The City Council has signed off on a multi-page independent analysis of the impacts of building a 148,000-square-foot Costco membership store on Johnson Drive versus allowing a strip of smaller stores up to 50,000 square feet as proposed in a voter initiative that will be on the Nov. 8 election ballot.
The report, prepared and reviewed during a public hearing Tuesday night by representatives of ESA Associates and ALH Urban & Regional Economics, firms that specialize in land-use and zoning impacts, shows minimal differences in potential impacts of proposed usages of the 40 acres on Johnson Drive that are under consideration by the city for a zoning change that would allow big box stores such as Costco.
A coalition called Citizens for Planned Growth obtained a sufficient number of signatures from registered voters in Pleasanton to place the initiative on the ballot that would restrict retail uses along Johnson Drive to footprints of less than 50,000 square feet.
The action was in response to the city's Economic Development Zone Program adopted in 2014 that would rezone 12 parcels within the 40 acres to accommodate large retail uses and hotels to increase the economic opportunities of the street. At least two hotels have expressed an interest in building there, and Costco has signed a letter of intent to buy property once occupied by a Clorox research center (now torn down) if the land is rezoned.
The ESA/ALH study shows that although the initiative proposal would generate fewer vehicle trips to the Johnson Drive area, it would result in the same significant and unavoidable near-term transportation impacts that would result from the zone program. In addition, funding of the traffic improvements would likely be more difficult due to smaller retailers who would open businesses at the site.
The initiative project would capture more market demand locally compared to a Costco store, which would have a greater regional appeal. The study shows, therefore, that the initiative project would result in substantially more impacts on local retail businesses in Pleasanton, contrary to what critics of a Costco store have been saying.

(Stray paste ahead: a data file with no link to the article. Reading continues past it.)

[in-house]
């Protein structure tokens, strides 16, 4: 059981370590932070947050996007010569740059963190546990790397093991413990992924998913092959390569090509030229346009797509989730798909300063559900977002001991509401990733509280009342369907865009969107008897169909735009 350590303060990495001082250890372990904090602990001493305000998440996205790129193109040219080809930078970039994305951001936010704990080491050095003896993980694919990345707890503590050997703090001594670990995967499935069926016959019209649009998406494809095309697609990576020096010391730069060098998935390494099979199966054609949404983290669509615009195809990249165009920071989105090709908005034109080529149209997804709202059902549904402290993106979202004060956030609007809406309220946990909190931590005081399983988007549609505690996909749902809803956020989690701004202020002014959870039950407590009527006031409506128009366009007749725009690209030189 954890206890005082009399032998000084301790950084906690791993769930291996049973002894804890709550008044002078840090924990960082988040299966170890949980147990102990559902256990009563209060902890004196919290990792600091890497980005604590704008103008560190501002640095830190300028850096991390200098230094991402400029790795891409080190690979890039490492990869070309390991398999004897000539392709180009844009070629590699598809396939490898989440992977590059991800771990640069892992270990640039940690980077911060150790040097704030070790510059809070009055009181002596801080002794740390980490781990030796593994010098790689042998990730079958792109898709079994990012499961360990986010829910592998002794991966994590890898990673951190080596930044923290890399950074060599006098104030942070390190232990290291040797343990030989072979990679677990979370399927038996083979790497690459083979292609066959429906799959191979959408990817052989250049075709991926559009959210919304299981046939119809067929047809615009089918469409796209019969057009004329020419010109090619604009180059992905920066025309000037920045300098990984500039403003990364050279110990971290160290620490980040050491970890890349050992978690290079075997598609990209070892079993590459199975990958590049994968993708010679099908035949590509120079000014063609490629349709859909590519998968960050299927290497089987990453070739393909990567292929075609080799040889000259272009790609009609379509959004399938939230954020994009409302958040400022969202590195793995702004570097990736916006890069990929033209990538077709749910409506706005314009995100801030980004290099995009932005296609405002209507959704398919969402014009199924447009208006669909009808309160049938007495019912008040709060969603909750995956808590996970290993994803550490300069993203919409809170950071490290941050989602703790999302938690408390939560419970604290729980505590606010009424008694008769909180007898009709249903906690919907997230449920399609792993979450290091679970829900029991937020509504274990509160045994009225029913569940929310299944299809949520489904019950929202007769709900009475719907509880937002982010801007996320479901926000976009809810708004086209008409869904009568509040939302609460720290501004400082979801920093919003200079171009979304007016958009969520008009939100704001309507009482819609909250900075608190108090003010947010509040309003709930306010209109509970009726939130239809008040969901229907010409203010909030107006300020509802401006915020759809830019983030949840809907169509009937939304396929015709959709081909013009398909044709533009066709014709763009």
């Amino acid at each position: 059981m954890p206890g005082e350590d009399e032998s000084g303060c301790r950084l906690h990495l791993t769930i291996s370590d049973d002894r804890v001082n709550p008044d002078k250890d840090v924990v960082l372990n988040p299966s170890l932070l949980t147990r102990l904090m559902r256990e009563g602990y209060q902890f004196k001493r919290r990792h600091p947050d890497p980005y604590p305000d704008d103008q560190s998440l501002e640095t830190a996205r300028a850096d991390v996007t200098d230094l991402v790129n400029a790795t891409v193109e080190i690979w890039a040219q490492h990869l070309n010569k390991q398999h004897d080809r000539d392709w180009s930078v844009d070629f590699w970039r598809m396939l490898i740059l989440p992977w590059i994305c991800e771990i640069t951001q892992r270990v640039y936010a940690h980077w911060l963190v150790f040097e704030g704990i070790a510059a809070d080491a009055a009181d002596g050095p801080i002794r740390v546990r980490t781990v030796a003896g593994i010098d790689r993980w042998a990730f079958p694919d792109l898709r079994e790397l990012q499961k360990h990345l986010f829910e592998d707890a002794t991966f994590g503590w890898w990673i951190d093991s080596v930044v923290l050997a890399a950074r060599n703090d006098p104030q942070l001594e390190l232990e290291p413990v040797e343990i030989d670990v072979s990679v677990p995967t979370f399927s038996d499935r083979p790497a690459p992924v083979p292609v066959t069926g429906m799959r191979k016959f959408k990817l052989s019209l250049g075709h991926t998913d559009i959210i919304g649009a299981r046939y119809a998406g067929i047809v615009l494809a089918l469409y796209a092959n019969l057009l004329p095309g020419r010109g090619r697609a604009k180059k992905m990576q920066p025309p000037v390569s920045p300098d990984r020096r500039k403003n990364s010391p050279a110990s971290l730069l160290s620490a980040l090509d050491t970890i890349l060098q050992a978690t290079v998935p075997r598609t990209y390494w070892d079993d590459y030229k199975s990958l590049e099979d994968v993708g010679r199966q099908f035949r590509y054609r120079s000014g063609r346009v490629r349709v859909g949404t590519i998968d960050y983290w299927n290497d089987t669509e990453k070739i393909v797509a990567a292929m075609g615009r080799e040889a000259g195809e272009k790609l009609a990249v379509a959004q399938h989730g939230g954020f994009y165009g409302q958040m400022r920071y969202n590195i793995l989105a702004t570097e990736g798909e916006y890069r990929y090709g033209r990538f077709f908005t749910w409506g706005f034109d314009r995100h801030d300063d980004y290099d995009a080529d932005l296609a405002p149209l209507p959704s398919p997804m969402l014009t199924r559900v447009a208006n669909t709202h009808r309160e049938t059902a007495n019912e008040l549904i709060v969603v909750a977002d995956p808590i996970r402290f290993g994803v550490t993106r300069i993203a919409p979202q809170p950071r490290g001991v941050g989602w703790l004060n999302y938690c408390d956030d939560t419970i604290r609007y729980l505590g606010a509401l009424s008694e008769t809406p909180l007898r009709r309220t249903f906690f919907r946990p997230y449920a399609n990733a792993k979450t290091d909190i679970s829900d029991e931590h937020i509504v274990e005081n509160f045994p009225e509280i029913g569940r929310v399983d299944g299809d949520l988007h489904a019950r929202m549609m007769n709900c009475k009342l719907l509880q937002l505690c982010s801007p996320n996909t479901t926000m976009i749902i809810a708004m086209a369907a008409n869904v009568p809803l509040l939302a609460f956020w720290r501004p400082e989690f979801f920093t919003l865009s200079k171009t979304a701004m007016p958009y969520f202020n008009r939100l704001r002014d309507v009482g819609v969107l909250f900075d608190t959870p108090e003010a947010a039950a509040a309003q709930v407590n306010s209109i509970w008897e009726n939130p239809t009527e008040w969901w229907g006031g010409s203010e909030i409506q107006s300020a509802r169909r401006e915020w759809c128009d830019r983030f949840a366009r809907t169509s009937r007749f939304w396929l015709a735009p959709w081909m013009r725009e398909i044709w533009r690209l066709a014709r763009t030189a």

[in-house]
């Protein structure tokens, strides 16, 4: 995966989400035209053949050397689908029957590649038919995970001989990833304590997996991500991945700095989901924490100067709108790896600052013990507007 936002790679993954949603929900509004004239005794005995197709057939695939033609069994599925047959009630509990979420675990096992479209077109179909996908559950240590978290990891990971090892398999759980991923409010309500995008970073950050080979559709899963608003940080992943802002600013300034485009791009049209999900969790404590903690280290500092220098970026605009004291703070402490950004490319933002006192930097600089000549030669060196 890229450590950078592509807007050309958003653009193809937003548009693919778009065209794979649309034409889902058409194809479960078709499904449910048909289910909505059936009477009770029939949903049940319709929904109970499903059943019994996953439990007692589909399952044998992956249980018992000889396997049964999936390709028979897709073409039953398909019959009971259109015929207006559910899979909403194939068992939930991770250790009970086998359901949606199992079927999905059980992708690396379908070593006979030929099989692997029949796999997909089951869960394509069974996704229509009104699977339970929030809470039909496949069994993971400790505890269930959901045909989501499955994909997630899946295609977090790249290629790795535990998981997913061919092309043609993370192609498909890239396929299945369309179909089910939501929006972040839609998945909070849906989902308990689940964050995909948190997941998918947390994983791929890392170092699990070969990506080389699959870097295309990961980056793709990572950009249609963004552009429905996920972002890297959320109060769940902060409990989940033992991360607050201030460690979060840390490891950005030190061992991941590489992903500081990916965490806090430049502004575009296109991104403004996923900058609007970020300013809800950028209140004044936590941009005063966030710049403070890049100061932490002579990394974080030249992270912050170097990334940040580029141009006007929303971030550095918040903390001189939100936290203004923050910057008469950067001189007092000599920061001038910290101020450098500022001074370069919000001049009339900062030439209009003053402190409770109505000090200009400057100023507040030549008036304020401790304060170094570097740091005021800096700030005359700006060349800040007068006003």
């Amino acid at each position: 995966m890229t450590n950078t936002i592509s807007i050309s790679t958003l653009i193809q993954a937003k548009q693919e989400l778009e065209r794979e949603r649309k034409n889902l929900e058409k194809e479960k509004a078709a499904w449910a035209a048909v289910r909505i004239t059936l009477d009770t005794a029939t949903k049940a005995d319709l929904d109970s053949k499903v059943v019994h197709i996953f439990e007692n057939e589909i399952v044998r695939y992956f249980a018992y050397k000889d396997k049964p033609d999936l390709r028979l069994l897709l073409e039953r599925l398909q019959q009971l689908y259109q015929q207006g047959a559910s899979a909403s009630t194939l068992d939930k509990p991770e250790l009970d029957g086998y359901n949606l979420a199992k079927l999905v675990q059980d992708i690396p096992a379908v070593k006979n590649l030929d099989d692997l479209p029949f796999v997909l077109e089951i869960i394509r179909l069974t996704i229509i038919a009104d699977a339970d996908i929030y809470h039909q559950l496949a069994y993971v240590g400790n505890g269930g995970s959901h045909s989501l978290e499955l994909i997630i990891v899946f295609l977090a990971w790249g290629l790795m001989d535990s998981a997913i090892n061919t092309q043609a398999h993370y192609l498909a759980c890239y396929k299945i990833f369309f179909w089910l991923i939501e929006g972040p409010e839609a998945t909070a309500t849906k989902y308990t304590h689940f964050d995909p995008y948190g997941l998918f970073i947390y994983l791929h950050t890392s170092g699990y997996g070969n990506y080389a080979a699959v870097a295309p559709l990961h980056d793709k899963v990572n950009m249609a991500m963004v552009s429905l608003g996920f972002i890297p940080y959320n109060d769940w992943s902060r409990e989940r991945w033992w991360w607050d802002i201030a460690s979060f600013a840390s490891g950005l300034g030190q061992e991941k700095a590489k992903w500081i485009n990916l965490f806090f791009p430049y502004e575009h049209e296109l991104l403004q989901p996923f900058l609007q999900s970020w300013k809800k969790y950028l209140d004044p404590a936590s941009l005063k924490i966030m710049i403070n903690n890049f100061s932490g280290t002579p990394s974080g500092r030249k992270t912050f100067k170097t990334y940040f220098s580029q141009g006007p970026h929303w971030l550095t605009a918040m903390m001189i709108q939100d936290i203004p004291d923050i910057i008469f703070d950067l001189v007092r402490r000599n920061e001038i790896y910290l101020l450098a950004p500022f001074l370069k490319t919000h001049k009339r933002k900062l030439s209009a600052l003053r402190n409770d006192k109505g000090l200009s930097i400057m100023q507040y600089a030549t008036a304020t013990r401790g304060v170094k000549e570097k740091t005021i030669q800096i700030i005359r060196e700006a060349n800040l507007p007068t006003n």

According to the study, the restricted 50,000-square-foot zoning rule would divert $5.7 million of sales from local businesses each year after the area would be built out in 2028, compared to $1.2 million of sales impacts if Costco built there.
The fiscal impact of the initiative project would be just as severe. Although it could lead to higher property values for the individual 50,000-square-foot parcels and possibly higher employment because of the number of separate retailers, Pleasanton could see reduced taxable sales than it would have from Costco sales.
The overall result, according to the study, is that the fiscal benefits with the initiative project in place would be lower than with a big-box store. The net fiscal gain for the city would be $1.9-$2.1 million a year at build-out, compared to $2.3-$2.5 million from a Costco or other big-box store.
Although interest in rezoning the Johnson Drive site has brought hundreds to Planning Commission and City Council meetings in recent months, only a few attended Tuesday's meeting, with only four addressing the council.
Three, including Costco-opposition leader Bill Wheeler whose Black Tie Transportation business is on Johnson Drive, described the ESA/ALH report as "interesting." Another said the study "has it wrong, traditional retailers can't compete" with Costco.
The full study is available on the city's website at http://www.cityofpleasantonca.gov.